Shepparton community must demand answers on super school
21 May 2019
The Shepparton community needs to ask the tough questions of the Andrews Government and its local member about how their plans to merge the town’s schools will impact on resourcing, staffing and class sizes.
The warning comes after the Benalla community was shocked to discover two weeks ago that the school’s budget was being cut by 10 per cent after the school’s senior students were relocated onto a single site this year.
The Nationals Deputy Leader Steph Ryan said teachers had been warned of job losses, program cuts and increased class sizes as a result of the funding changes caused by the closure of Benalla College’s Barkly St campus.
“It worries me greatly that the Andrews Government and the local member have pushed a plan on the Shepparton community with only a fraction of the funding required to see it through.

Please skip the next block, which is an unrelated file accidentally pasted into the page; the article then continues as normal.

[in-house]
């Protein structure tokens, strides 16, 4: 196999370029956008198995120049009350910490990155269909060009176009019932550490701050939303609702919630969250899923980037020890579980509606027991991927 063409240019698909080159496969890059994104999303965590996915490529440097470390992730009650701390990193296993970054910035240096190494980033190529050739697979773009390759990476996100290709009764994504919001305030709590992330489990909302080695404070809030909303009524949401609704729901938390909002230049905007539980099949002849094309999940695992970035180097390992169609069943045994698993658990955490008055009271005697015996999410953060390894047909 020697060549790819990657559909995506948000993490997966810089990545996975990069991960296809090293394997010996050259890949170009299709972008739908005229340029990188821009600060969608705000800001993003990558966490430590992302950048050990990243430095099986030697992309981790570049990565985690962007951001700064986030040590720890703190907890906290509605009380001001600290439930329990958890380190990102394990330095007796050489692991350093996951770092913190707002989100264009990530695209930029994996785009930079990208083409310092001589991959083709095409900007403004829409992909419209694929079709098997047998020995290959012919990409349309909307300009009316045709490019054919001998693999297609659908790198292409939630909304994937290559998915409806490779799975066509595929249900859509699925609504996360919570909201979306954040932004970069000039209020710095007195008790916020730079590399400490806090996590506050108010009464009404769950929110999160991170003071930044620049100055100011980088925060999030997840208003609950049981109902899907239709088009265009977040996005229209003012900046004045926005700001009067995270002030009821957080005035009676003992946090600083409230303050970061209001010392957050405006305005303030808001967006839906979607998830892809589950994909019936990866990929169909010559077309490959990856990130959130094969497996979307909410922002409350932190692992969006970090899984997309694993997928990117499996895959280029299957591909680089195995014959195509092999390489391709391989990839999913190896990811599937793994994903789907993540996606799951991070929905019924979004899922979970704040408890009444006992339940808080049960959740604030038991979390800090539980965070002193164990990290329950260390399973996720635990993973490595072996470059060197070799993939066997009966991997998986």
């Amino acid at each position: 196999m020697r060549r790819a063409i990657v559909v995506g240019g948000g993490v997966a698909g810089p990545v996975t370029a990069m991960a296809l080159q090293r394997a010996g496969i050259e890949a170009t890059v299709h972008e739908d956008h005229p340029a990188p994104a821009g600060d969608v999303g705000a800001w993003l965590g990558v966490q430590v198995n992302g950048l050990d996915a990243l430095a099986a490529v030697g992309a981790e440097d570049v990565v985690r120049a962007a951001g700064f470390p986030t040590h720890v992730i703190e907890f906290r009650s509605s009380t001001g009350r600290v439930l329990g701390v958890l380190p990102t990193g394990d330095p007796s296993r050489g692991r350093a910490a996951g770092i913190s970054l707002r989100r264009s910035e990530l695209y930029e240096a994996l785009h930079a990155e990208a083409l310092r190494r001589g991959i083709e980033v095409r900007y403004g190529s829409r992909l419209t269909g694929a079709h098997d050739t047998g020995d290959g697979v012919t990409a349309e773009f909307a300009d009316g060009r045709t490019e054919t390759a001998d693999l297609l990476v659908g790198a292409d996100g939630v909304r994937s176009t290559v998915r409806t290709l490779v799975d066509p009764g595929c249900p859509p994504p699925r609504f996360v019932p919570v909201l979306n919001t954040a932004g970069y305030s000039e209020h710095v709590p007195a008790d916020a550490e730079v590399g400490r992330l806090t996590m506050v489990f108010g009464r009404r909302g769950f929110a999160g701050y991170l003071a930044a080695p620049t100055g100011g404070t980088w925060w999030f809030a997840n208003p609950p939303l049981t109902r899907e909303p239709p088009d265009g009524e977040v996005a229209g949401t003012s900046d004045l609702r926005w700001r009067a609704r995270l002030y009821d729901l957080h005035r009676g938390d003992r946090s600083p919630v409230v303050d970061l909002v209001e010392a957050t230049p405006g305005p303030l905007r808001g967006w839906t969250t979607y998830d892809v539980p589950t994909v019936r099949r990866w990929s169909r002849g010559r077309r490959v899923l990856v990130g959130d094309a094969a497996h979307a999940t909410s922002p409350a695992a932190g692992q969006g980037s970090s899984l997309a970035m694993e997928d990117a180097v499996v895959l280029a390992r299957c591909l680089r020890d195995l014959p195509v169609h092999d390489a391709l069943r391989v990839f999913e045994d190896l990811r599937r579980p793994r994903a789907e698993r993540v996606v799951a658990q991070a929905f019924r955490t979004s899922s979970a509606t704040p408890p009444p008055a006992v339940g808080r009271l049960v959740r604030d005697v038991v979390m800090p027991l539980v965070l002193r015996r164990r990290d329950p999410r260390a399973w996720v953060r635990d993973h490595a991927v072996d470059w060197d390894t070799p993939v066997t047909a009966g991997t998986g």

“When the Benalla community agreed to merge two high schools and three primary schools into a single school in 2007, the then Labor government promised that it would completely rebuild the school’s campus.
“After 12 years, only the first stage of the school’s rebuild has been completed and now the school has been informed that its operating budget is being reduced by 10 per cent because of the closure of one of its campuses.
“These budget cuts were never discussed with the community at the time and now they have come to light, the Education Minister says it’s due to a funding formula.
“I can’t see how the same funding formula would not apply to the Shepparton super school.
“I think it’s absolutely vital that the Shepparton community demand answers from their local member and the Andrews Labor Government about what this will mean for class sizes, teaching positions and resourcing.
“If projects like Benalla are anything to go by, the community would also be well advised to ask the government to show them the money before agreeing to sign up.
“The fact that Labor has put just $20 million in the budget, and most of it far off in the forward estimates, for a project which is expected to cost more than $100 million, should be a huge red flag,” Ms Ryan said.